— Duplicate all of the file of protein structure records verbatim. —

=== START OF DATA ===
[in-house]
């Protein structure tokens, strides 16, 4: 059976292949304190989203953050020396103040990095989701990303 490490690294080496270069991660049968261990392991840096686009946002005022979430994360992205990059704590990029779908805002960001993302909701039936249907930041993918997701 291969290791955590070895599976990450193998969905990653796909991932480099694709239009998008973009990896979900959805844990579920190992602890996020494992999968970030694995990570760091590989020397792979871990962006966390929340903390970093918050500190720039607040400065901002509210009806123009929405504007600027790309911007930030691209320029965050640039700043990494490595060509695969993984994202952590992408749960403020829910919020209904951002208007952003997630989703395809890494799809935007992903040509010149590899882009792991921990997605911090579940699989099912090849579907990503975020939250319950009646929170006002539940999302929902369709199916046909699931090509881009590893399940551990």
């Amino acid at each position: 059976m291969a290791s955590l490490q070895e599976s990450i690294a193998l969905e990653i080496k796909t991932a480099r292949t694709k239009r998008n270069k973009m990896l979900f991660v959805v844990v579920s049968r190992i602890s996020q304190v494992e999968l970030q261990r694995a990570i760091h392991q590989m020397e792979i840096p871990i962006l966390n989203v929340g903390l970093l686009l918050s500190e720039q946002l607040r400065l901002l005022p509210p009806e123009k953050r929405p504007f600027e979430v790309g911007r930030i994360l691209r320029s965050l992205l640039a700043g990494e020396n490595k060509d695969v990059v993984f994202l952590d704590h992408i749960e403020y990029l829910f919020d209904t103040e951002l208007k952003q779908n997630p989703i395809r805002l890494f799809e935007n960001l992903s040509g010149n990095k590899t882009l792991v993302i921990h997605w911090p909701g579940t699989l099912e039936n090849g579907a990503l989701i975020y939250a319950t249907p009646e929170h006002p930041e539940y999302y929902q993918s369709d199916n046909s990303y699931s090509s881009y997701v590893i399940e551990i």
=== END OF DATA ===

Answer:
[in-house]
């Protein structure tokens, strides 16, 4: 059976292949304190989203953050020396103040990095989701990303 490490690294080496270069991660049968261990392991840096686009946002005022979430994360992205990059704590990029779908805002960001993302909701039936249907930041993918997701 291969290791955590070895599976990450193998969905990653796909991932480099694709239009998008973009990896979900959805844990579920190992602890996020494992999968970030694995990570760091590989020397792979871990962006966390929340903390970093918050500190720039607040400065901002509210009806123009929405504007600027790309911007930030691209320029965050640039700043990494490595060509695969993984994202952590992408749960403020829910919020209904951002208007952003997630989703395809890494799809935007992903040509010149590899882009792991921990997605911090579940699989099912090849579907990503975020939250319950009646929170006002539940999302929902369709199916046909699931090509881009590893399940551990």
């Amino acid at each position: 059976m291969a290791s955590l490490q070895e599976s990450i690294a193998l969905e990653i080496k796909t991932a480099r292949t694709k239009r998008n270069k973009m990896l979900f991660v959805v844990v579920s049968r190992i602890s996020q304190v494992e999968l970030q261990r694995a990570i760091h392991q590989m020397e792979i840096p871990i962006l966390n989203v929340g903390l970093l686009l918050s500190e720039q946002l607040r400065l901002l005022p509210p009806e123009k953050r929405p504007f600027e979430v790309g911007r930030i994360l691209r320029s965050l992205l640039a700043g990494e020396n490595k060509d695969v990059v993984f994202l952590d704590h992408i749960e403020y990029l829910f919020d209904t103040e951002l208007k952003q779908n997630p989703i395809r805002l890494f799809e935007n960001l992903s040509g010149n990095k590899t882009l792991v993302i921990h997605w911090p909701g579940t699989l099912e039936n090849g579907a990503l989701i975020y939250a319950t249907p009646e929170h006002p930041e539940y999302y929902q993918s369709d199916n046909s990303y699931s090509s881009y997701v590893i399940e551990i």